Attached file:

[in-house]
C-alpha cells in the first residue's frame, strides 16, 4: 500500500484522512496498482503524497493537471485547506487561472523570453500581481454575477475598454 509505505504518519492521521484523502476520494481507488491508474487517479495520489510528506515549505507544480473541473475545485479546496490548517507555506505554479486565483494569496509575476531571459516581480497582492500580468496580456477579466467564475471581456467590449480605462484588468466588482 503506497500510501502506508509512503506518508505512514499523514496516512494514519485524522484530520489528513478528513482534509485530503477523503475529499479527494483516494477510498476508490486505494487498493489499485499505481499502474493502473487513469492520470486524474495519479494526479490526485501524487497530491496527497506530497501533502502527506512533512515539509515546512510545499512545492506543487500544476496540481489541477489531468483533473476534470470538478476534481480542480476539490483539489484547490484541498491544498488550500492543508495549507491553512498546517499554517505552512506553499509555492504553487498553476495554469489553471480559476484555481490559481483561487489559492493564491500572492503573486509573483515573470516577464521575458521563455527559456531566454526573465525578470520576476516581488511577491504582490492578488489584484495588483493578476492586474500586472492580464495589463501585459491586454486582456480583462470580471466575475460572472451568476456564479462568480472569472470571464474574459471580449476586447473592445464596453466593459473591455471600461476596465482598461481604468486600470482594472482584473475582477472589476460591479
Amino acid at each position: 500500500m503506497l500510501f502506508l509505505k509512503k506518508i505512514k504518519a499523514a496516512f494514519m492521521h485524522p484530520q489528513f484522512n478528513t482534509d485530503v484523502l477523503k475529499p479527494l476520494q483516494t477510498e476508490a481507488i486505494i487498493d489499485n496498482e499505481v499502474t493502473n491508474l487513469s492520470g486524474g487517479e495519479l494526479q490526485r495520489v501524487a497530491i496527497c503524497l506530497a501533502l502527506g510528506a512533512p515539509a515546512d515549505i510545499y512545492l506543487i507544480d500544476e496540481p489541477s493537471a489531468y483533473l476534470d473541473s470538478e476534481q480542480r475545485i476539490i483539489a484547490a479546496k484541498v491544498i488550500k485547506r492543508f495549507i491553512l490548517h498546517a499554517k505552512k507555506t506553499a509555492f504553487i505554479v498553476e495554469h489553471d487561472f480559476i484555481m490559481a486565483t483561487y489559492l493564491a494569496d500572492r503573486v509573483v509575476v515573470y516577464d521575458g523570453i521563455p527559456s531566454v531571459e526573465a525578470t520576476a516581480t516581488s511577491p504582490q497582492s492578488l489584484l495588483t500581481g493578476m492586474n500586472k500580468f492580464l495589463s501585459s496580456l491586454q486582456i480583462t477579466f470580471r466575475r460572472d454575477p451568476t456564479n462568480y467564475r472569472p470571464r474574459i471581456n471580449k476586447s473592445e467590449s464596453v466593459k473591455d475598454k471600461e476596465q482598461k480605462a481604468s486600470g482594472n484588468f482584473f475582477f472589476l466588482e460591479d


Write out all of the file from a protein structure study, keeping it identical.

[in-house]
C-alpha cells in the first residue's frame, strides 16, 4: 500500500484522512496498482503524497493537471485547506487561472523570453500581481454575477475598454 509505505504518519492521521484523502476520494481507488491508474487517479495520489510528506515549505507544480473541473475545485479546496490548517507555506505554479486565483494569496509575476531571459516581480497582492500580468496580456477579466467564475471581456467590449480605462484588468466588482 503506497500510501502506508509512503506518508505512514499523514496516512494514519485524522484530520489528513478528513482534509485530503477523503475529499479527494483516494477510498476508490486505494487498493489499485499505481499502474493502473487513469492520470486524474495519479494526479490526485501524487497530491496527497506530497501533502502527506512533512515539509515546512510545499512545492506543487500544476496540481489541477489531468483533473476534470470538478476534481480542480476539490483539489484547490484541498491544498488550500492543508495549507491553512498546517499554517505552512506553499509555492504553487498553476495554469489553471480559476484555481490559481483561487489559492493564491500572492503573486509573483515573470516577464521575458521563455527559456531566454526573465525578470520576476516581488511577491504582490492578488489584484495588483493578476492586474500586472492580464495589463501585459491586454486582456480583462470580471466575475460572472451568476456564479462568480472569472470571464474574459471580449476586447473592445464596453466593459473591455471600461476596465482598461481604468486600470482594472482584473475582477472589476460591479
Amino acid at each position: 500500500m503506497l500510501f502506508l509505505k509512503k506518508i505512514k504518519a499523514a496516512f494514519m492521521h485524522p484530520q489528513f484522512n478528513t482534509d485530503v484523502l477523503k475529499p479527494l476520494q483516494t477510498e476508490a481507488i486505494i487498493d489499485n496498482e499505481v499502474t493502473n491508474l487513469s492520470g486524474g487517479e495519479l494526479q490526485r495520489v501524487a497530491i496527497c503524497l506530497a501533502l502527506g510528506a512533512p515539509a515546512d515549505i510545499y512545492l506543487i507544480d500544476e496540481p489541477s493537471a489531468y483533473l476534470d473541473s470538478e476534481q480542480r475545485i476539490i483539489a484547490a479546496k484541498v491544498i488550500k485547506r492543508f495549507i491553512l490548517h498546517a499554517k505552512k507555506t506553499a509555492f504553487i505554479v498553476e495554469h489553471d487561472f480559476i484555481m490559481a486565483t483561487y489559492l493564491a494569496d500572492r503573486v509573483v509575476v515573470y516577464d521575458g523570453i521563455p527559456s531566454v531571459e526573465a525578470t520576476a516581480t516581488s511577491p504582490q497582492s492578488l489584484l495588483t500581481g493578476m492586474n500586472k500580468f492580464l495589463s501585459s496580456l491586454q486582456i480583462t477579466f470580471r466575475r460572472d454575477p451568476t456564479n462568480y467564475r472569472p470571464r474574459i471581456n471580449k476586447s473592445e467590449s464596453v466593459k473591455d475598454k471600461e476596465q482598461k480605462a481604468s486600470g482594472n484588468f482584473f475582477f472589476l466588482e460591479d